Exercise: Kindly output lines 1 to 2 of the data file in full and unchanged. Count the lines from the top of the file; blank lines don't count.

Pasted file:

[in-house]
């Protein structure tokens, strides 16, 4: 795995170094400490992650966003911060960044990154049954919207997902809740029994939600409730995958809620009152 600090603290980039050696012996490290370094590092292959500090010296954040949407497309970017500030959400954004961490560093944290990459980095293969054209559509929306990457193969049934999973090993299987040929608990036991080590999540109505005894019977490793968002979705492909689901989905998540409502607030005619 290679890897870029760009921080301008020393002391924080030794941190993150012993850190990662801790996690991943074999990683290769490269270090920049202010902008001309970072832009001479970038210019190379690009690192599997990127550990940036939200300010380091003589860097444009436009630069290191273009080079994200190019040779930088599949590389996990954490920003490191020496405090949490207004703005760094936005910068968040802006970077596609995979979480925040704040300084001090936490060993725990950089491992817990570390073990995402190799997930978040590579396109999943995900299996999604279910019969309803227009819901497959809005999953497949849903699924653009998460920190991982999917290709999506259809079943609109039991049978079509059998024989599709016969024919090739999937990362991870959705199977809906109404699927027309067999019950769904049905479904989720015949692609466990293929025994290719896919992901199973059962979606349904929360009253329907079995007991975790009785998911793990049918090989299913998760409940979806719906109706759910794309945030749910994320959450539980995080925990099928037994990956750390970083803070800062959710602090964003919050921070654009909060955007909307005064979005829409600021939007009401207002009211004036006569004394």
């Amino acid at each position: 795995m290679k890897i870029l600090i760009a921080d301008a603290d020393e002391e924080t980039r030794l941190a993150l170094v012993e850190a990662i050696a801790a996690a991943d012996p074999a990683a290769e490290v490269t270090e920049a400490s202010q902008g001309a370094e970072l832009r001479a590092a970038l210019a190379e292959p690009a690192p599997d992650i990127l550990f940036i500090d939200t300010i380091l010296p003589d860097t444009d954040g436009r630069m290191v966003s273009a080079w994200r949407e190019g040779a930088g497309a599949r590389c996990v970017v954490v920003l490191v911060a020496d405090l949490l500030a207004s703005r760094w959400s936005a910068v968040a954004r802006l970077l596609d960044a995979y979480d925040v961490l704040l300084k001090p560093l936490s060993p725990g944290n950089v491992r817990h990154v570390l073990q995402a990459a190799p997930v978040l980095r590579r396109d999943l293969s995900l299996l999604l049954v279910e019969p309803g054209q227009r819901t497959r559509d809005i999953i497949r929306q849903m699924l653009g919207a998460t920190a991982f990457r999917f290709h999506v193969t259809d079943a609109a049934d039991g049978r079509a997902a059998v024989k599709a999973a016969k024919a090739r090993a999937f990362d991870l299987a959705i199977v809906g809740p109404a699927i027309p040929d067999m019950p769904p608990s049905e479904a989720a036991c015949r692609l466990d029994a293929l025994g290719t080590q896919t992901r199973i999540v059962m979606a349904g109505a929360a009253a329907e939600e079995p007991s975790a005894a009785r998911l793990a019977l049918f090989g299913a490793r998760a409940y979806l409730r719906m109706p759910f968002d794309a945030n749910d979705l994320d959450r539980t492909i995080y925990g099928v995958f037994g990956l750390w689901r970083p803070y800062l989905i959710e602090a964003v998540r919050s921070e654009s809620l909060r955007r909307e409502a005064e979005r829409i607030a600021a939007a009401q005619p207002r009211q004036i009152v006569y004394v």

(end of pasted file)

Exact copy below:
[in-house]
């Protein structure tokens, strides 16, 4: 795995170094400490992650966003911060960044990154049954919207997902809740029994939600409730995958809620009152 600090603290980039050696012996490290370094590092292959500090010296954040949407497309970017500030959400954004961490560093944290990459980095293969054209559509929306990457193969049934999973090993299987040929608990036991080590999540109505005894019977490793968002979705492909689901989905998540409502607030005619 290679890897870029760009921080301008020393002391924080030794941190993150012993850190990662801790996690991943074999990683290769490269270090920049202010902008001309970072832009001479970038210019190379690009690192599997990127550990940036939200300010380091003589860097444009436009630069290191273009080079994200190019040779930088599949590389996990954490920003490191020496405090949490207004703005760094936005910068968040802006970077596609995979979480925040704040300084001090936490060993725990950089491992817990570390073990995402190799997930978040590579396109999943995900299996999604279910019969309803227009819901497959809005999953497949849903699924653009998460920190991982999917290709999506259809079943609109039991049978079509059998024989599709016969024919090739999937990362991870959705199977809906109404699927027309067999019950769904049905479904989720015949692609466990293929025994290719896919992901199973059962979606349904929360009253329907079995007991975790009785998911793990049918090989299913998760409940979806719906109706759910794309945030749910994320959450539980995080925990099928037994990956750390970083803070800062959710602090964003919050921070654009909060955007909307005064979005829409600021939007009401207002009211004036006569004394």